The Des Moines Register reports on a conference call that Scott Walker, the Wisconsin governor who is all but certain to run for president, held with Republican activists in Iowa. The call contains some preliminary hints as to how the debate over what the GOP economic agenda should look like might unfold during the GOP primaries — which, in turn, could have ramifications for the 2016 general elections.

First, notably, Walker reprises one of Paul Ryan’s old favorites — the comparison of the safety net with a “hammock”:

“I see a president who seems to feels success should be measured by how many people are dependent on the government,” Walker said. Under Obama, government assistance has become less of a safety net and more of “a hammock,” he said.

I can’t find any audio of this, so it’s hard to judge the full thrust of what he meant, but this carries echoes of Ryan’s infamous suggestion that the safety net is at risk of becoming “a hammock that lulls able-bodied people to lives of dependency and complacency, that drains them of their will and their incentive to make the most of their lives.”

Ryan himself subsequently backed off of this suggestion, acknowledging it was the “wrong analogy,” though he did reiterate his belief that a core problem we face in fighting poverty is the risk that “government programs” do too much to “disincentivize work.” But as Paul Krugman has documented, the research shows that any such impact from anti-poverty programs is minimal at best.

If Walker agrees with the harsher Ryan formulation — one that holds overtones of Mitt Romney’s “47 percent” sneer — it suggests a direction that the arguments in the GOP primary might end up taking.

Right now, the Republican presidential candidates are all signaling that they will place the need to address inequality and poverty at the center of their campaigns. Marco Rubio’s new book attempts to speak directly to people’s economic struggles, and Jeb Bush has been making nice noises about how the economy has been disproportionately good to those at the top.

Bush, however, is looking to differentiate himself with a message that puts a more positive cast on conservative free-market rhetoric and focuses more on the poor and minority outreach, in hopes of developing national appeal, his advisers say. I don’t have any idea what that would look like in policy terms — one imagines we’ll see more of the same old stuff about getting government out of the way to stop impeding people’s economic mobility. But the point is, you can see Bush seizing on harsh rhetoric like this from Walker to make the case for a Republican approach to talking about inequality that avoids sliding into self-destructive and divisive 47 percenter-ism.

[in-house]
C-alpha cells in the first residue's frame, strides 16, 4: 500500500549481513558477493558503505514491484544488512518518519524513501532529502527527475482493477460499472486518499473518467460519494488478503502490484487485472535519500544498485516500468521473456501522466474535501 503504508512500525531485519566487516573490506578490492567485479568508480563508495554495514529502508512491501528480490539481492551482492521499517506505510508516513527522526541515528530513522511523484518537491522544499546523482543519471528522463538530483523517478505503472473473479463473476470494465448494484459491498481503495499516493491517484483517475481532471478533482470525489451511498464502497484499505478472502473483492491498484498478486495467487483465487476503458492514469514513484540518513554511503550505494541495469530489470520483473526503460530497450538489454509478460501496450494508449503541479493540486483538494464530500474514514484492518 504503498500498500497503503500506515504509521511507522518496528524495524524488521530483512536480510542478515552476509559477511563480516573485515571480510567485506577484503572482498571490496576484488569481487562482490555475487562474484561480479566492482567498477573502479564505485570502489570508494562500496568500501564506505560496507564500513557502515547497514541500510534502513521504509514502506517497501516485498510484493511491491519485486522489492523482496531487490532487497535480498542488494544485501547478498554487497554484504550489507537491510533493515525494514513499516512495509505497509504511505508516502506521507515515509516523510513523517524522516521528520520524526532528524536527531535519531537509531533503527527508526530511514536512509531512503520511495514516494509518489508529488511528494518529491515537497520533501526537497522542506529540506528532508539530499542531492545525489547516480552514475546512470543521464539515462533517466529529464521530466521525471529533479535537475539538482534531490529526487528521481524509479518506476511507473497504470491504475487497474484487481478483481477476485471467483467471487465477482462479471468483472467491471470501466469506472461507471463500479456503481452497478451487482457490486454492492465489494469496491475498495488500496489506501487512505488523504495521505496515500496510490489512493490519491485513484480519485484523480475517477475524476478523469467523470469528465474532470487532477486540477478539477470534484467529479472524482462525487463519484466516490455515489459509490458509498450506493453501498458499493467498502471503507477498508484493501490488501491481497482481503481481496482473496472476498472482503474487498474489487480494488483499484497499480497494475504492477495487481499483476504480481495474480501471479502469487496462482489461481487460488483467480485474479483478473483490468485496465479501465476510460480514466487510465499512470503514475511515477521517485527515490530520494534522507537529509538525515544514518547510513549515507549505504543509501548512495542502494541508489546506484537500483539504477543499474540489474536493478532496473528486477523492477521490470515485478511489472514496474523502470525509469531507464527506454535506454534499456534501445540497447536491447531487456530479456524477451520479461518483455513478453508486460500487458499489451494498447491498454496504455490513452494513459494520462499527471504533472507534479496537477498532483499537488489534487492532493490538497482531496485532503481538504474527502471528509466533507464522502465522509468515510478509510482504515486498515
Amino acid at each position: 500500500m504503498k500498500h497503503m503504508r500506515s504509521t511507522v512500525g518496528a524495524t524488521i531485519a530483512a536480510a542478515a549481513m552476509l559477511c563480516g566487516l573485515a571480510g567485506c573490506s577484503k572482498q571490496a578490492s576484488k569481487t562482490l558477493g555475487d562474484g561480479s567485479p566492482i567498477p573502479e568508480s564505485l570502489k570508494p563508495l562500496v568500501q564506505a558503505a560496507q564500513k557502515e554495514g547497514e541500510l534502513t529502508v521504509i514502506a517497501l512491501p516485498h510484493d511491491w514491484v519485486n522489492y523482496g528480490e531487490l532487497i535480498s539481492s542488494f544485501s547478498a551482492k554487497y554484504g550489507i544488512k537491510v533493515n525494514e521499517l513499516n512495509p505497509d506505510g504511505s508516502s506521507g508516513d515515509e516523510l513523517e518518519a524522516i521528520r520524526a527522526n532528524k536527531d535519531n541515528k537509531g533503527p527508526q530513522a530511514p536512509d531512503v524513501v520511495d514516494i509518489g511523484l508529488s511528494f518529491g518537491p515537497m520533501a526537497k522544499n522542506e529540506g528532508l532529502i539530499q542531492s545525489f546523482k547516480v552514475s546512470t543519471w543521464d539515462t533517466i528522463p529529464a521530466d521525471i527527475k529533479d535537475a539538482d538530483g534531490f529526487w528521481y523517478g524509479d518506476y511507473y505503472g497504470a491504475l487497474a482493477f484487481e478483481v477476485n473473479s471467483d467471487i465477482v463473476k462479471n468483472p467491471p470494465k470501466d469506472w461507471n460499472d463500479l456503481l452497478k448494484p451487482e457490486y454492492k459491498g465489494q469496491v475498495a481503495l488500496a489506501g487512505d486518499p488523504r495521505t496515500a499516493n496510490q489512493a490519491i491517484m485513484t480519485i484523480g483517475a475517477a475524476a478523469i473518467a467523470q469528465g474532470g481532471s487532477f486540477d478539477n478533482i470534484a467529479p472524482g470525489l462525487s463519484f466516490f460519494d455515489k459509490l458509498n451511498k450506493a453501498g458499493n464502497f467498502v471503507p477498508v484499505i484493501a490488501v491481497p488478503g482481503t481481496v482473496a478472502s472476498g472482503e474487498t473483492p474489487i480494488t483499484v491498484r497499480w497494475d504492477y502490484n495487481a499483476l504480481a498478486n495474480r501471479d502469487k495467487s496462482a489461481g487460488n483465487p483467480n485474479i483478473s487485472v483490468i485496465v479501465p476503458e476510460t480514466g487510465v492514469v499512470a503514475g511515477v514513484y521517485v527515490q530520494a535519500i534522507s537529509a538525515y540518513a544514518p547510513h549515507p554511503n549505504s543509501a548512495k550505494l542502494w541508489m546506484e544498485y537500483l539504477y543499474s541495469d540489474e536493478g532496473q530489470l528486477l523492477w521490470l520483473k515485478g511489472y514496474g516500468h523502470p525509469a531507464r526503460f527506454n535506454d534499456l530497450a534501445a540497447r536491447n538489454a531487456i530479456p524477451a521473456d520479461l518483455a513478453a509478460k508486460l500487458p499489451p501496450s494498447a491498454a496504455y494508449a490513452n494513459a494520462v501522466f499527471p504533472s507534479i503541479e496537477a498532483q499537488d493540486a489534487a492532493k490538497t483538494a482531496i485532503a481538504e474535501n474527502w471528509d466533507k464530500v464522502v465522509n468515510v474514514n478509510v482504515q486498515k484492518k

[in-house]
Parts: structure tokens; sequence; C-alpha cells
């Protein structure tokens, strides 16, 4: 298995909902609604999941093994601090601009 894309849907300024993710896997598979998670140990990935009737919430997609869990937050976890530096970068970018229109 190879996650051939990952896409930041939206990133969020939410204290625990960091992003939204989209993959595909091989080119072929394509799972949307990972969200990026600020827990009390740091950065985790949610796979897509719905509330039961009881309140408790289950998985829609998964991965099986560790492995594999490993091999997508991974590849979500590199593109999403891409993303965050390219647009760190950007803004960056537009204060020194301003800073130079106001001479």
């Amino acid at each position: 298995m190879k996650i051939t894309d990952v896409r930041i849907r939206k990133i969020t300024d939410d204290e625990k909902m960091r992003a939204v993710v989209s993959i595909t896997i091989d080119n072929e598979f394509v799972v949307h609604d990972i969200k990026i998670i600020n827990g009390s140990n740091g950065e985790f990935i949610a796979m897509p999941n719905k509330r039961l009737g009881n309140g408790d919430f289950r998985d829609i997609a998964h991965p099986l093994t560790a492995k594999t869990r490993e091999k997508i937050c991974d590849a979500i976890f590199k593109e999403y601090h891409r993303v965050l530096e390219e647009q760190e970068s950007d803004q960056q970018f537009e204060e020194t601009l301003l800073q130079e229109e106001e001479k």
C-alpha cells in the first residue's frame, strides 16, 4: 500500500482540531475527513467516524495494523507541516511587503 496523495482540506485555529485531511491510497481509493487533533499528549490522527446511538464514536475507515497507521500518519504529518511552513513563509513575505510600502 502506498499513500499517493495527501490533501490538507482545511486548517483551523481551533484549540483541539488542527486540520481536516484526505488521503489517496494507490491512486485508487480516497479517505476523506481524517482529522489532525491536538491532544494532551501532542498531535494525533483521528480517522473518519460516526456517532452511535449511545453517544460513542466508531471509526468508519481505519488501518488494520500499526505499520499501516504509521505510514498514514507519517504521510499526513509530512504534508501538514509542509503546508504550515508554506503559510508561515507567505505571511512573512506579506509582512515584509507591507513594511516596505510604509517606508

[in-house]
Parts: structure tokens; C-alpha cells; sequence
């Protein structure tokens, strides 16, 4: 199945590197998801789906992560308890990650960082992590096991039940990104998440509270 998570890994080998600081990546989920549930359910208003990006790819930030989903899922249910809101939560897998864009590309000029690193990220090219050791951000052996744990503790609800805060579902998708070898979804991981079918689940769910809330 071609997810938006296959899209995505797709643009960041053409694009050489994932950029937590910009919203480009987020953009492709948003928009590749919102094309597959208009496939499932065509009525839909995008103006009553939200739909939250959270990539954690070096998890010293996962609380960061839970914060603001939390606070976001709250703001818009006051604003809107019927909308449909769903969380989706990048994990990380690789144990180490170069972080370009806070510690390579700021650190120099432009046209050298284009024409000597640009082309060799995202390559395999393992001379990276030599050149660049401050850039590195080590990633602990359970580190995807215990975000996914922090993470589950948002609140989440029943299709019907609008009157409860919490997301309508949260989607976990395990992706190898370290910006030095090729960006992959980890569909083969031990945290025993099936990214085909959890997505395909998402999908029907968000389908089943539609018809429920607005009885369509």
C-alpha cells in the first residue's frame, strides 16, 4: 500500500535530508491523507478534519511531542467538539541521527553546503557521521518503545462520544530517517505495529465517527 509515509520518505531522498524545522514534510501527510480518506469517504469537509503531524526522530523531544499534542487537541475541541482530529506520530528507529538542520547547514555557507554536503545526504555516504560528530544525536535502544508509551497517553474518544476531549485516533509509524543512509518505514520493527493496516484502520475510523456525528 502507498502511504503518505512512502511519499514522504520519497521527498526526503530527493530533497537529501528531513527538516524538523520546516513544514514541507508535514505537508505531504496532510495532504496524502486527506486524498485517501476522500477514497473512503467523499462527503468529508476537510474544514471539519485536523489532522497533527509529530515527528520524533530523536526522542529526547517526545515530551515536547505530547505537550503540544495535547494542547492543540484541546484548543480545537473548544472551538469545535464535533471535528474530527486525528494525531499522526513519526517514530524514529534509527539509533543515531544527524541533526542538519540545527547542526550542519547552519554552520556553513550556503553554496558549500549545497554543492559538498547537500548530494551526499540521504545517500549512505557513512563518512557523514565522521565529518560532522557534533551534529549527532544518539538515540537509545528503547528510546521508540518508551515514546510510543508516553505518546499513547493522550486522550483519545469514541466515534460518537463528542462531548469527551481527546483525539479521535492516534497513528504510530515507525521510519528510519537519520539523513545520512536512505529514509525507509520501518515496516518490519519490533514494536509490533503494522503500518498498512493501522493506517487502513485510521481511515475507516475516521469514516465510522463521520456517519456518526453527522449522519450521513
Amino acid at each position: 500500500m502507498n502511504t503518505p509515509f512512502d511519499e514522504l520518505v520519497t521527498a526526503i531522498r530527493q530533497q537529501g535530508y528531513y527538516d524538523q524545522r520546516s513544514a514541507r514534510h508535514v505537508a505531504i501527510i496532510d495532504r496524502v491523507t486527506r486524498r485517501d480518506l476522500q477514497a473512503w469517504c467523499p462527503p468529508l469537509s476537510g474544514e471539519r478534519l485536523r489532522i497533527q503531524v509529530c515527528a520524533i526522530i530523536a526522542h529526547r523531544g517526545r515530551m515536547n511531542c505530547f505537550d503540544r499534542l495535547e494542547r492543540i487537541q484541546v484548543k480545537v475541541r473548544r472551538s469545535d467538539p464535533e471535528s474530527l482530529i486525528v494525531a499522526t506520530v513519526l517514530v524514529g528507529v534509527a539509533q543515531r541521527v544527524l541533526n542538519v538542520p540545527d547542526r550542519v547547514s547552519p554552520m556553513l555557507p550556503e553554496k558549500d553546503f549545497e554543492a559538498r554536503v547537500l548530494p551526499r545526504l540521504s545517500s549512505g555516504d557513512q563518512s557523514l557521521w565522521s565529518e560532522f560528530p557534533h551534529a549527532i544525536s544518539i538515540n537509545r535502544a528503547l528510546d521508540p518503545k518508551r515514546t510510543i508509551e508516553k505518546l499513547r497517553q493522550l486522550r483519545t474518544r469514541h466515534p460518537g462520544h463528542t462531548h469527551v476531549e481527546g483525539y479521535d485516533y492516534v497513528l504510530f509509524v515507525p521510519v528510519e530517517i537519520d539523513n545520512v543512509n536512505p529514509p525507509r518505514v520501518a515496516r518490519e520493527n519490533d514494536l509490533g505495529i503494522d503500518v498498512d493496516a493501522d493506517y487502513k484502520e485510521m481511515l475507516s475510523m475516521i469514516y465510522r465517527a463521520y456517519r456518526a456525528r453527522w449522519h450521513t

As it happens, GOP base voters like all this hammock talk — what you might call the “Hammock Theory of Poverty.” Polls have shown that Tea Party Republicans are far more likely than non-Tea Party-Republicans to believe that unemployment benefits make people less motivated to look for work and that government aid to the poor does more harm than good.

Meanwhile, Walker is looking to appeal to GOP primary voters by displaying a much harder ideological edge than Bush. He is explicitly citing his success in crushing the opposition in Wisconsin, amid years of brutal battles with labor, as a rationale for his presidential run (though he’s putting a religious gloss on it by arguing that perhaps God put him through those travails to prepare him for the presidency). Note what else he said on the conference call:

Walker talked about some of the death threats made against him by those who opposed his conservative reforms. One threatened to “gut my wife like a deer,” and another note said that if his wife didn’t stop him, he’d be “the first Wisconsin governor ever assassinated,” he said. The threats are part of the reason he’s “exploring that very real possibility of stepping up and providing a new level of leadership,” he said during the 30-minute call.
“Part of me looks back and thinks that maybe God put me and my family through all this for a purpose – and it wasn’t just to get things done in Wisconsin, and it wasn’t just to win all those elections in a state that normally doesn’t go Republican. Maybe it was to set us to … help get our country on the right track.”…
A Fort Dodge man asked Walker if he could use the same approach he used in “defeating unions” to take on liberals in Washington “and get some spending control bills and repeal Obamacare.”
“Absolutely,” Walker answered.

Whatever God has in store for Walker, I wouldn’t be surprised if Team Bush starts to insinuate that Walker is a divisive, polarizing and even nasty figure who would alienate swing voters, particularly women, in the battle with Hillary Clinton to come. Key to the debate over which Republican candidate has broader economic appeal in a general election will be the rhetoric the GOP candidates use to talk about those enjoying life in that “hammock.”